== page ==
From Atlas To Capital - Everyone Is Shrugging

Tyler Durden's picture

From Mark Spitznagel, founder and chief investment officer of Universa Investments, a California-based hedge fund, first appearing in Project Syndicate

Capital Shrugged

Capitalism’s greatest strength has been its resiliency – its ability to survive the throes and challenges of crises and business cycles to fuel innovation and economic growth. Today, however, more than four years into a credit crisis, a conspicuous enigma calls this legacy into question.

Despite recent hopes of recovery in the US, including an inventory catch-up in the fourth quarter of 2011, real US GDP growth has remained persistently below trend. Moreover, although seasonally adjusted January employment data have brought the unemployment rate down to 8.3% (while total jobs were actually lost in January), the more realistic rate of “underemployment” remains over 15% and the labor-force participation rate is at a record 30-year low. And the US is clearly not alone in its malaise, with the eurozone fighting a far more urgent sovereign-debt crisis.

So, why is this time different? The answer lies in Ayn Rand’s rhetorical invocation of despair in her 1957 epic Atlas Shrugged: “Who is John Galt?” Simply put, when the state seizes the incentives and drivers of capital investment, owners of capital go on strike.

Rand portrays innovative industrialists as akin to Atlas in Greek mythology, carrying on his back a dystopian world of growing and overbearing collectivist government. The hero, John Galt, calls for them all to shrug, to “stop the motor of the world” by withdrawing from their productive pursuits, rather than promoting a world in which, under the guise of egalitarianism, incentives have been usurped in order to protect the politically connected from economic failure.

Today, Rand’s fictional world has seemingly become a reality – endless bailouts and economic stimulus for the unproductive at the expense of the most productive, and calls for additional taxation on capital investment. The shrug of Rand’s heroic entrepreneurs is to be found today within the tangled ciphers of corporate and government balance sheets.

The US Federal Reserve has added more than $2 trillion to the base money supply since 2008 – an incredible and unprecedented number that is basically a gift to banks intended to cover their deep losses and spur lending and investment. Instead, as banks continue their enormous deleveraging, almost all of their new money remains at the Fed in the form of excess reserves.

Corporations, moreover, are holding the largest amounts of cash, relative to assets and net worth, ever recorded. And yet, despite what pundits claim about strong balance sheets, firms’ debt levels, relative to assets and net worth, also remain near record-high levels.

Hoarded cash is king. The velocity of money (the frequency at which money is spent, or GDP relative to base money) continues to plunge to historic lows. No wonder monetary policy has had so little impact. Capital, the engine of economic growth, sits idle – shrugging everywhere.

Rand, perhaps better than any economic observer, underscored the central role of incentives in driving entrepreneurial innovation and risk-taking. Whittle away at incentives – and at the market’s ability to communicate them through price signals – and you starve the growth engine of its fuel. Alas, central bankers, with their manipulation of interest rates and use of quantitative easing, patently neglect this fact.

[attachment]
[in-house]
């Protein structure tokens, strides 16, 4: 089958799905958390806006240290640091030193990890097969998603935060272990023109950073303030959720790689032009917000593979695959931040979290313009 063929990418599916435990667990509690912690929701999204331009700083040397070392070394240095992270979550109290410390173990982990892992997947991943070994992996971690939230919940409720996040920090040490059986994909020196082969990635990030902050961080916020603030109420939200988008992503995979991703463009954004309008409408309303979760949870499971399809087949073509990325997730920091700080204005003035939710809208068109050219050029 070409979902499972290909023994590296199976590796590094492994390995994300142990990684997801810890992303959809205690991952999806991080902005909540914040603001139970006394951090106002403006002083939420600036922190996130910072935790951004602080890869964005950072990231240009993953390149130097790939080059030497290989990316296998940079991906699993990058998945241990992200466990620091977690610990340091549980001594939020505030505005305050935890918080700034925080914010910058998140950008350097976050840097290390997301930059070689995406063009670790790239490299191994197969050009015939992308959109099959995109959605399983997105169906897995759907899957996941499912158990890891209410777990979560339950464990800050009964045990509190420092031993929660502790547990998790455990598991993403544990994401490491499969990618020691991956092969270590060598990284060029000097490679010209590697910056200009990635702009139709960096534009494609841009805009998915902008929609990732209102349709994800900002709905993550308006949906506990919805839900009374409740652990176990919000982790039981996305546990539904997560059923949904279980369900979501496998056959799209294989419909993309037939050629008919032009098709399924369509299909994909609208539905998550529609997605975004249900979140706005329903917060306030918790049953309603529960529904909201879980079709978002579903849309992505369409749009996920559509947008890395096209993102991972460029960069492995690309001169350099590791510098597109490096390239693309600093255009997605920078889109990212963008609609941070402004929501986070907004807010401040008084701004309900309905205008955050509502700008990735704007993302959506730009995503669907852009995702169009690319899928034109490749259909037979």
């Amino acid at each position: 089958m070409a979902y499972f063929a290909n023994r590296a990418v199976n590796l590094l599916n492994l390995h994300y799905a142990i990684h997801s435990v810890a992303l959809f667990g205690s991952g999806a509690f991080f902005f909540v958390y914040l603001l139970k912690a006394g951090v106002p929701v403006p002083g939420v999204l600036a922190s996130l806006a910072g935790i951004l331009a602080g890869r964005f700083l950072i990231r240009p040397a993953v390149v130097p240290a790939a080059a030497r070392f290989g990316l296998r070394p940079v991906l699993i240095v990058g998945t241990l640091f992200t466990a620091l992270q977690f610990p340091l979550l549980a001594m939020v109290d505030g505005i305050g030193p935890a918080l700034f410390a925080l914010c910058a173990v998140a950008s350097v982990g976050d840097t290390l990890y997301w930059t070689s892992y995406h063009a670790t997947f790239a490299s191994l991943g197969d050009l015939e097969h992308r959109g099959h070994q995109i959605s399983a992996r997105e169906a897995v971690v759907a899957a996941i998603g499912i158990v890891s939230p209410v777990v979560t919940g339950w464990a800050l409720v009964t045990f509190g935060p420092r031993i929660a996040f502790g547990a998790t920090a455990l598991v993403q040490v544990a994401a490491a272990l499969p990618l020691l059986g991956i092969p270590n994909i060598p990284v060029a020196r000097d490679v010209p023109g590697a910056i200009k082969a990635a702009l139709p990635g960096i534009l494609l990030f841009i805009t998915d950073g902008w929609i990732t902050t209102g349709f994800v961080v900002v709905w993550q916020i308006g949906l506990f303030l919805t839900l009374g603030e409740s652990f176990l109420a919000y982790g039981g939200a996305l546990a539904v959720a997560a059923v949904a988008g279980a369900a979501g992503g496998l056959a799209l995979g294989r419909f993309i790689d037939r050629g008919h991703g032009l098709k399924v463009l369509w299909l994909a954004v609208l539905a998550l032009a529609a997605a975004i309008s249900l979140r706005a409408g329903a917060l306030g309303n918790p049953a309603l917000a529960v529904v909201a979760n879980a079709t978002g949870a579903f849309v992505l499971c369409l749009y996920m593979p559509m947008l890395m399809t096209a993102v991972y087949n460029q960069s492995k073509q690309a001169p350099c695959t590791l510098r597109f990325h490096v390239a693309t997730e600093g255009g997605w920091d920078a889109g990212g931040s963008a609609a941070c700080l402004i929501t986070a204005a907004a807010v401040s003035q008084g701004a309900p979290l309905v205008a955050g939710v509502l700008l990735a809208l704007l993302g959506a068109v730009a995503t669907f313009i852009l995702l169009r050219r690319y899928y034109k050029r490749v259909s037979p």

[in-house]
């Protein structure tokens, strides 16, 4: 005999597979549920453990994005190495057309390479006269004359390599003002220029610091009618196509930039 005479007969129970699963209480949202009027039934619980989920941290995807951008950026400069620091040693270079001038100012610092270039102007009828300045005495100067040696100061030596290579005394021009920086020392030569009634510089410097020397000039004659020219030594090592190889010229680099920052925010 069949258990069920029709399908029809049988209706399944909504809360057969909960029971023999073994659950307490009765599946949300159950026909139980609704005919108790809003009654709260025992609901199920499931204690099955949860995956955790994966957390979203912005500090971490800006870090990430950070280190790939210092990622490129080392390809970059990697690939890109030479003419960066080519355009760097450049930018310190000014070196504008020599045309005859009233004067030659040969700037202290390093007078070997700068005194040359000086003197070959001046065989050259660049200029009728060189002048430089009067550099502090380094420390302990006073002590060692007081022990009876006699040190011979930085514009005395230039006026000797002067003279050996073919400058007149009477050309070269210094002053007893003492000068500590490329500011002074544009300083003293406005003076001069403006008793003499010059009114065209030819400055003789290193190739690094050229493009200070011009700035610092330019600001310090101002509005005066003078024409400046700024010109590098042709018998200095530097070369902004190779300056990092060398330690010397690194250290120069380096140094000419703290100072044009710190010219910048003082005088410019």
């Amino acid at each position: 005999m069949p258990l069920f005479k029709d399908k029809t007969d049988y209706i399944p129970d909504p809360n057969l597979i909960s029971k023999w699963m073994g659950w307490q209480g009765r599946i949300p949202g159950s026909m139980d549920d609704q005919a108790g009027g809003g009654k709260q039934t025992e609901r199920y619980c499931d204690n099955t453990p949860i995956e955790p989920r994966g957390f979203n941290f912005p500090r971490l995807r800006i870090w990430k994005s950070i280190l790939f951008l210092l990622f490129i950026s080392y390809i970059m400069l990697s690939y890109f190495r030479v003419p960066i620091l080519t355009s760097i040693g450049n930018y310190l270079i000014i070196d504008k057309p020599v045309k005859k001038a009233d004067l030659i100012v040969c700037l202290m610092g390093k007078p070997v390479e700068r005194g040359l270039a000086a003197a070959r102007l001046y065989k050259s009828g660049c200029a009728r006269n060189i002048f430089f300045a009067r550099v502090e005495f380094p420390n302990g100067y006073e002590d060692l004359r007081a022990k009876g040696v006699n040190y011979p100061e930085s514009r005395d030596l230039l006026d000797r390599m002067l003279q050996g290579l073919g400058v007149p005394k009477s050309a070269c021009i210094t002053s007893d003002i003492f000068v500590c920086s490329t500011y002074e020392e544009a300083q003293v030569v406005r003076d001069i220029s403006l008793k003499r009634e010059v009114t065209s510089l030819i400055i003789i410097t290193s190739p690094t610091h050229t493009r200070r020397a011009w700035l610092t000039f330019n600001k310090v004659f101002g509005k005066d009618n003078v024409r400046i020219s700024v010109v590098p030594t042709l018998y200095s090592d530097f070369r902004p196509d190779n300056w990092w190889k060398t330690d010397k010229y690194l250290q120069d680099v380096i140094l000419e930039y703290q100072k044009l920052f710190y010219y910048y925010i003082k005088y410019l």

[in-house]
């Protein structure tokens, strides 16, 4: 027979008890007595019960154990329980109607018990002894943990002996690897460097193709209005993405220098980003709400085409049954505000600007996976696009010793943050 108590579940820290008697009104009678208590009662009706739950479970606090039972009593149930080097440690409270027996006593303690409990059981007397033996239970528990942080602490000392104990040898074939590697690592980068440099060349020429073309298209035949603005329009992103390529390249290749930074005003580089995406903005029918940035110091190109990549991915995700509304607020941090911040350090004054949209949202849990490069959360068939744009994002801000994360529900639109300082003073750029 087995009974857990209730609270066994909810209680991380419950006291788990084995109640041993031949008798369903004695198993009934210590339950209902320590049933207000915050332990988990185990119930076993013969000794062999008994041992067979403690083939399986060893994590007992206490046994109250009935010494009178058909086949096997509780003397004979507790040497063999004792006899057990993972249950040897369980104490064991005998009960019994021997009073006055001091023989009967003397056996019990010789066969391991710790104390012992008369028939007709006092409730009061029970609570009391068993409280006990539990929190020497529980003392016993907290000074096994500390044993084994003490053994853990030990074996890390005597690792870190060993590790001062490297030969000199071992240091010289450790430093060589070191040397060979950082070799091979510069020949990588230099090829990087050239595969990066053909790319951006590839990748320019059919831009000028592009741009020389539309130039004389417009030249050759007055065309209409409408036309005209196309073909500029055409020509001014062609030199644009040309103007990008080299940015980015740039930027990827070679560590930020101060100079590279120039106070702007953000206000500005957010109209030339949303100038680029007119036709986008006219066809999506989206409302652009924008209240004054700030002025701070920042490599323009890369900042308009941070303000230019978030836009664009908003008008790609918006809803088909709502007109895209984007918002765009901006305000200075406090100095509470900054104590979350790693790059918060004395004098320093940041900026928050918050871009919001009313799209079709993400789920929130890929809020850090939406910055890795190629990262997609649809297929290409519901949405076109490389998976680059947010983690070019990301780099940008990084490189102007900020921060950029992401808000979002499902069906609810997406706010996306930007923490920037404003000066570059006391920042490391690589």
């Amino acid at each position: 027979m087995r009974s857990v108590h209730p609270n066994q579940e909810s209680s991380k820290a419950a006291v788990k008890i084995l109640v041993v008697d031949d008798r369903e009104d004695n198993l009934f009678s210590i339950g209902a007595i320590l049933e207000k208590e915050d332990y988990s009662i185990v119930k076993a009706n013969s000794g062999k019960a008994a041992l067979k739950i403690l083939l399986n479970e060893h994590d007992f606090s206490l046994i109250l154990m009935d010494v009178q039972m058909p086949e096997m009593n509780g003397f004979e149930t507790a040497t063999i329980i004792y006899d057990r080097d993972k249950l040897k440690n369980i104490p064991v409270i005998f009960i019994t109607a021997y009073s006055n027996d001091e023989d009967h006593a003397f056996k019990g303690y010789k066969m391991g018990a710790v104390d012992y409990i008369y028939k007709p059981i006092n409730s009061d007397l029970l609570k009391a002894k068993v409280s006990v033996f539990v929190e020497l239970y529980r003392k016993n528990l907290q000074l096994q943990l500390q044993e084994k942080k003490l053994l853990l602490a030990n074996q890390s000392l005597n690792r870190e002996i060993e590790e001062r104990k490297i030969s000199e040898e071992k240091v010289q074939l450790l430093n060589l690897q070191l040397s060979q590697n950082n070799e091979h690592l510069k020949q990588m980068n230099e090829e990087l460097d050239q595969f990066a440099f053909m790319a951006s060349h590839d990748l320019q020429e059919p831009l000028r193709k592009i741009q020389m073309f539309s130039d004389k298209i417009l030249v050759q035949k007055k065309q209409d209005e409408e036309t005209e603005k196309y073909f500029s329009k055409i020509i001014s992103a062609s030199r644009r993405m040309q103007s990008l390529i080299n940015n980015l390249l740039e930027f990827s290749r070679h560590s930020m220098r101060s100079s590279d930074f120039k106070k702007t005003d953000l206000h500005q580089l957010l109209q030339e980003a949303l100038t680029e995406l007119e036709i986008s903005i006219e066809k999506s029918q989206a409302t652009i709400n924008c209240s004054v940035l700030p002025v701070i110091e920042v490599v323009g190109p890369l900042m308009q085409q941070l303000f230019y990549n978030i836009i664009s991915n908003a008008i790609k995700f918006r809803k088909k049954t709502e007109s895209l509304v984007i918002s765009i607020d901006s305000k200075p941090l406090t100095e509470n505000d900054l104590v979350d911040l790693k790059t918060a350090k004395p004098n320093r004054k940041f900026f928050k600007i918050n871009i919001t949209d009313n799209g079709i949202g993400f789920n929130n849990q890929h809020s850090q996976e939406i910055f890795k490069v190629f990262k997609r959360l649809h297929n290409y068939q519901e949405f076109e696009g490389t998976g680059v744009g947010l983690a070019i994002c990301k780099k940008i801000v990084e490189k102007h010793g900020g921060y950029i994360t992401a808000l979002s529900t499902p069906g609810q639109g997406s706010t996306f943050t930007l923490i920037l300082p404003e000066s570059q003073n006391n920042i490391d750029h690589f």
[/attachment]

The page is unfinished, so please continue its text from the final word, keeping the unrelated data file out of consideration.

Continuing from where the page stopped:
Interest rates are more than a mere economic input that determines levels of saving and investment. Rather, as the Austrian economist Ludwig von Mises emphasized, they are a reflection of people’s aggregate time preference – or desire for present versus future satisfaction – not a determinant of it.

Interest rates thus incentivize and convey to entrepreneurs how to allocate capital through time. For example, lower interest rates and cost of capital raise the relative attractiveness of cash flows further in the future, and capital investment increases – the system’s natural homeostatic response to higher savings and lower consumption.

State manipulation of interest rates, however, does not influence time preference, even though it signals such a change. The resulting inconsistency creates distortions: as with any price control, capital receives an incentive to flow to investment that is inconsistent with actual supply and demand.

The Fed is purposefully and insidiously distorting the incentive system – specifically, signals provided by the price of money – resulting in mal-investment (and, when public debt is monetized, inflation). This can continue for a time, rewarding unproductive investments and aspiring oligarch-speculators who presume that the Fed has eliminated risk. But, as Rand reminds us, at some point the jig is up.

Today, after the largest credit expansion in history, that point has clearly been reached. Impassive capital now ignores deceptive market signals, and the liquidation of untenable mal-investment percolates through the system as immutable time preferences prevail.

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tmosley's picture

You, apparently, since you can't distinguish between the two brands of businessmen in the book or in real life.

I only kill chickens and wheat's picture

Wow LTER, I could about give up reading comments here. Calm down and have a beer or diazepam.

StychoKiller's picture

"But you say that money is made by the strong at the expense of the weak?  What strength do you mean?  It is not the strength of guns or muscles.  Wealth is the product of man's capacity to think.  Then is money made by the man who invents a motor at the expense of those who did not invent it?  Is money made by the intelligent at the expense of the fools?  By the able at the expense of the incompetent?  By the ambitious at the expense of the lazy?  Money is made--before it can be looted or mooched--made by the effort of every honest man, each to the extent of his abilityAn honest man is one who knows that he can't consume more than he has produced."